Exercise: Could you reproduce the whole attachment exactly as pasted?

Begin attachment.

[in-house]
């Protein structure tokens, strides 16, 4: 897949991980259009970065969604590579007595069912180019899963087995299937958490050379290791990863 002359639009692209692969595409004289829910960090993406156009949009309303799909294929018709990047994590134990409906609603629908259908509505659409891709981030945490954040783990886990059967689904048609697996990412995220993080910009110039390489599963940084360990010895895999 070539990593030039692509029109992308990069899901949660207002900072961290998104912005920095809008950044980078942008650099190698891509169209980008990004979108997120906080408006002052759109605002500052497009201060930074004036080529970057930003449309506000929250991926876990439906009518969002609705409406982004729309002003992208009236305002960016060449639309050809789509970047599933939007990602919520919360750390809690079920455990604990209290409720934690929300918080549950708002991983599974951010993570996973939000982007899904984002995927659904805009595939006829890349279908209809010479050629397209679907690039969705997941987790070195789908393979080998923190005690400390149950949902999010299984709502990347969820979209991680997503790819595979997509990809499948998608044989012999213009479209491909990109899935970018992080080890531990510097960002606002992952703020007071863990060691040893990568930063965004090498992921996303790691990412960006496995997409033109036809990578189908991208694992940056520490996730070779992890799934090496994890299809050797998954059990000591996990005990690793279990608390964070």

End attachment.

[in-house]
């Protein structure tokens, strides 16, 4: 897949991980259009970065969604590579007595069912180019899963087995299937958490050379290791990863 002359639009692209692969595409004289829910960090993406156009949009309303799909294929018709990047994590134990409906609603629908259908509505659409891709981030945490954040783990886990059967689904048609697996990412995220993080910009110039390489599963940084360990010895895999 070539990593030039692509029109992308990069899901949660207002900072961290998104912005920095809008950044980078942008650099190698891509169209980008990004979108997120906080408006002052759109605002500052497009201060930074004036080529970057930003449309506000929250991926876990439906009518969002609705409406982004729309002003992208009236305002960016060449639309050809789509970047599933939007990602919520919360750390809690079920455990604990209290409720934690929300918080549950708002991983599974951010993570996973939000982007899904984002995927659904805009595939006829890349279908209809010479050629397209679907690039969705997941987790070195789908393979080998923190005690400390149950949902999010299984709502990347969820979209991680997503790819595979997509990809499948998608044989012999213009479209491909990109899935970018992080080890531990510097960002606002992952703020007071863990060691040893990568930063965004090498992921996303790691990412960006496995997409033109036809990578189908991208694992940056520490996730070779992890799934090496994890299809050797998954059990000591996990005990690793279990608390964070």